Digital Markets Act came into force on 1 November 2022. However, some obligations, such as informing the European Commission of satisfying the “gatekeeper criteria,” have only become applicable in May 2023.


Gatekeepers designated by the European Commission have until March 2024 to comply with the DMA.


What are gatekeepers according to the Digital Markets Act (DMA)?

The DMA applies specifically to "gatekeepers," digital platforms that exercise considerable economic power and connect many business users with end users. To be designated as a gatekeeper, an organization must meet specific quantitative criteria related to its size and reach.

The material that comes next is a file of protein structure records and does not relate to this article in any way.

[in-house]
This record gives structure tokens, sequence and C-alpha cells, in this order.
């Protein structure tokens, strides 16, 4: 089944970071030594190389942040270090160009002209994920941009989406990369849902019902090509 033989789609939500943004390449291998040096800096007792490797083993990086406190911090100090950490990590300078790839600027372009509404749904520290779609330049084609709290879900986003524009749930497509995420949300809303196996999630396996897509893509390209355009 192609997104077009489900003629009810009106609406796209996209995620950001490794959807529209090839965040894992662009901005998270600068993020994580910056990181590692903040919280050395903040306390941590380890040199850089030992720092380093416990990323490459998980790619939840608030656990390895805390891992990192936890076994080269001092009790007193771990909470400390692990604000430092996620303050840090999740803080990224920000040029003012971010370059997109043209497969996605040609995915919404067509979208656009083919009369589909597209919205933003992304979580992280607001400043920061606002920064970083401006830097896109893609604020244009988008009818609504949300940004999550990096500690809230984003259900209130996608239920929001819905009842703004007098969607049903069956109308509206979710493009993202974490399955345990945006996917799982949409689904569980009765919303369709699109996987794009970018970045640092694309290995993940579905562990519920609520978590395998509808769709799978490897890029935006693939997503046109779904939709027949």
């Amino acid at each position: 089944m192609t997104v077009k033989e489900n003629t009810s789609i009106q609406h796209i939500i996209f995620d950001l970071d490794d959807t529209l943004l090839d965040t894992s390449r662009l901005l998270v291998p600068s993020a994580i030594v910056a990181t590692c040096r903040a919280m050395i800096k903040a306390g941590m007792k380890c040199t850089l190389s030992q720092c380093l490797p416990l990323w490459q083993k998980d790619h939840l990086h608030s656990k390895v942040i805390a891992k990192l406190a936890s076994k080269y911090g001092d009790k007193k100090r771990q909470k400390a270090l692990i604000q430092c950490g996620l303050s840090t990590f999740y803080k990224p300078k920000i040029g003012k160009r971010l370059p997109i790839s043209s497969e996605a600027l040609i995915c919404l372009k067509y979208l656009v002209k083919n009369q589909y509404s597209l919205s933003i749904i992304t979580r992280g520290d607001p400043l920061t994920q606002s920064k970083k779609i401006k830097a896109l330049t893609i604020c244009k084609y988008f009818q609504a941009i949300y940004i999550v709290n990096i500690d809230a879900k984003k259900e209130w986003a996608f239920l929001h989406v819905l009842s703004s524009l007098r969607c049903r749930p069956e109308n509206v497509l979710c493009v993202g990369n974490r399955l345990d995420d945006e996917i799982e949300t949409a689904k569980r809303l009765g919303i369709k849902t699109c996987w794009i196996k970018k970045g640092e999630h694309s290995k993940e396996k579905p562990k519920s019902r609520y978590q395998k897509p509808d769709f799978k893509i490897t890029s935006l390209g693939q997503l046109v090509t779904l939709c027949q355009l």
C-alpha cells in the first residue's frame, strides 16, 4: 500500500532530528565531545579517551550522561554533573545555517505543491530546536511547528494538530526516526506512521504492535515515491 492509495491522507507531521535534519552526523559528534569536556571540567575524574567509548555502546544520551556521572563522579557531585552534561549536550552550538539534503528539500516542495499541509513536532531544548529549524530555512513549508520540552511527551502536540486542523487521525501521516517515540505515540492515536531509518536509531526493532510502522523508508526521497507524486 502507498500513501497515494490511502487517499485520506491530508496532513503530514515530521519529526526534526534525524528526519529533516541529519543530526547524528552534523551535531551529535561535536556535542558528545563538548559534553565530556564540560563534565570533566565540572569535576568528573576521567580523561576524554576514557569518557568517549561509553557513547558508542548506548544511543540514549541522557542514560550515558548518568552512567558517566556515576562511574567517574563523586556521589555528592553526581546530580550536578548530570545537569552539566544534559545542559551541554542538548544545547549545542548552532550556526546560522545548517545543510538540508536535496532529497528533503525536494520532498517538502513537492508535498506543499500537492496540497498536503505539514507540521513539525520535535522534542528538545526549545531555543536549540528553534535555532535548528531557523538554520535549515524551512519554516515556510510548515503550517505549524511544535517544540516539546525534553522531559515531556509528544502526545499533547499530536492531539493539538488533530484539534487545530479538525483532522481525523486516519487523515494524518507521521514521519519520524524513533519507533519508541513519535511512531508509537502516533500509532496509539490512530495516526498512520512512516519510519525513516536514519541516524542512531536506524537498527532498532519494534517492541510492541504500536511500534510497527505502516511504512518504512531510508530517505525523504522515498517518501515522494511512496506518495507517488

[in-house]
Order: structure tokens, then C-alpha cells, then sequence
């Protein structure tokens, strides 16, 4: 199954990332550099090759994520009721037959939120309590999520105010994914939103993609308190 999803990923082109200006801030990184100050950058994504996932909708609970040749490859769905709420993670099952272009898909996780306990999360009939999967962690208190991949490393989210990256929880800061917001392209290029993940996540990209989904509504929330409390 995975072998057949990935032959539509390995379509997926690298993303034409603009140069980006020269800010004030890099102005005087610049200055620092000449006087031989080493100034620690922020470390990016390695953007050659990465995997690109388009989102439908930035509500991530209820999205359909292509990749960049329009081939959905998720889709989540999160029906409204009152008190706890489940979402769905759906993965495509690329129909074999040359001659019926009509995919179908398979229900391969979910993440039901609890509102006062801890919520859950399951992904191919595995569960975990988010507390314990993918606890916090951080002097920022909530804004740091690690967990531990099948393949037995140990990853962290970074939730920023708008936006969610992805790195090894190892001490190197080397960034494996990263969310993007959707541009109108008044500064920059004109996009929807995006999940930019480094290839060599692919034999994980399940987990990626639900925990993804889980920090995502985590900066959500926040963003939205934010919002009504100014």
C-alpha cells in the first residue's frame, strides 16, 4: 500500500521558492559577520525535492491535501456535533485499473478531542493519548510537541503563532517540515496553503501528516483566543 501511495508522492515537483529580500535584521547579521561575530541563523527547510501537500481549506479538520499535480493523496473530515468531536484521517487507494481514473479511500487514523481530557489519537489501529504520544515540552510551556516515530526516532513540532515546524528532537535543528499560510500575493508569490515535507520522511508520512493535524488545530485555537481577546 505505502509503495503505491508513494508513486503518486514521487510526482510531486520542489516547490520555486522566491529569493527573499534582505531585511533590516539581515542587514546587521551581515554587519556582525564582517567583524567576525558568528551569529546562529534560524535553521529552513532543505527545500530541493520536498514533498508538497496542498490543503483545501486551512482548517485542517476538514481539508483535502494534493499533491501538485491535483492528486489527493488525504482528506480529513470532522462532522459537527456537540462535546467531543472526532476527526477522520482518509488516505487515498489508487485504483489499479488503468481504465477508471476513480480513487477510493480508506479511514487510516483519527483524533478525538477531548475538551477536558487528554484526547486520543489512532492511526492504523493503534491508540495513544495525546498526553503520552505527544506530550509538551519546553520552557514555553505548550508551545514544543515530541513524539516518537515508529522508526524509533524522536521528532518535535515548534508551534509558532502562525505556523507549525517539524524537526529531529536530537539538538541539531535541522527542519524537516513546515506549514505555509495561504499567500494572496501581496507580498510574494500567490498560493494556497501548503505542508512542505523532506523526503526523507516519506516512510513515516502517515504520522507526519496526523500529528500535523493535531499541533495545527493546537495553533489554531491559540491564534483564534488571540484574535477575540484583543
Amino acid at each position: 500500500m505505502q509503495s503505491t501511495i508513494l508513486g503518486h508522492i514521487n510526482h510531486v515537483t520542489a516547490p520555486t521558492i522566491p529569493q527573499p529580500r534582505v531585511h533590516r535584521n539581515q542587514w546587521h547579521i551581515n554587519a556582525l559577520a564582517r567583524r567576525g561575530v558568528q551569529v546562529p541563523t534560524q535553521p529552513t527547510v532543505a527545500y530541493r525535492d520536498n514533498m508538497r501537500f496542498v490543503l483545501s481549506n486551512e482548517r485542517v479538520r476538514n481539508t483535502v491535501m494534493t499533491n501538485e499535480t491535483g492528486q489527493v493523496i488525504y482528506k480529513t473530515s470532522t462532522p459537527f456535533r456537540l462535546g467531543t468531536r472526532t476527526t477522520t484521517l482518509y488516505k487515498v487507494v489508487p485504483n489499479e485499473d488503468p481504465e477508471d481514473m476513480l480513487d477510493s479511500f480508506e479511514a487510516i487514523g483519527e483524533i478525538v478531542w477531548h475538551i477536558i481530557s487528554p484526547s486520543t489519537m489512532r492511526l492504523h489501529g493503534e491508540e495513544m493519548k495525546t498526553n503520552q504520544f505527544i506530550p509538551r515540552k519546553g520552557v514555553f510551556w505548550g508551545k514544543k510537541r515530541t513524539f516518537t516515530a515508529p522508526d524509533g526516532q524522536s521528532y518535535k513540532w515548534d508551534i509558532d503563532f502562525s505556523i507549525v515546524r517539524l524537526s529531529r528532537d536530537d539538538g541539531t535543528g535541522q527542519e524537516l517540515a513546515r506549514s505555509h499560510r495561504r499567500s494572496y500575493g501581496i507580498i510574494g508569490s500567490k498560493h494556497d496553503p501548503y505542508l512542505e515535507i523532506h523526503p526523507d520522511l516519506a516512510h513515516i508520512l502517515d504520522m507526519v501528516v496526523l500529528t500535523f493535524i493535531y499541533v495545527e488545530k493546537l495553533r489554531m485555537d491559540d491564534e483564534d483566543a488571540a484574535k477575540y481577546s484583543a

The 6 gatekeepers designated by the European Commission are Alphabet, Amazon, Apple, ByteDance, Meta, and Microsoft.


What are the consequences of non-compliance with the Digital Markets Act (DMA)?

Failure to comply with the DMA can lead to fines of up to 10% of the annual turnover of a company. If the gatekeeper repeats non-compliance within eight years, the fine can increase to 20% of the annual turnover. The European Commission, which enforces the DMA, can also impose structural remedies, such as divestiture of certain business parts.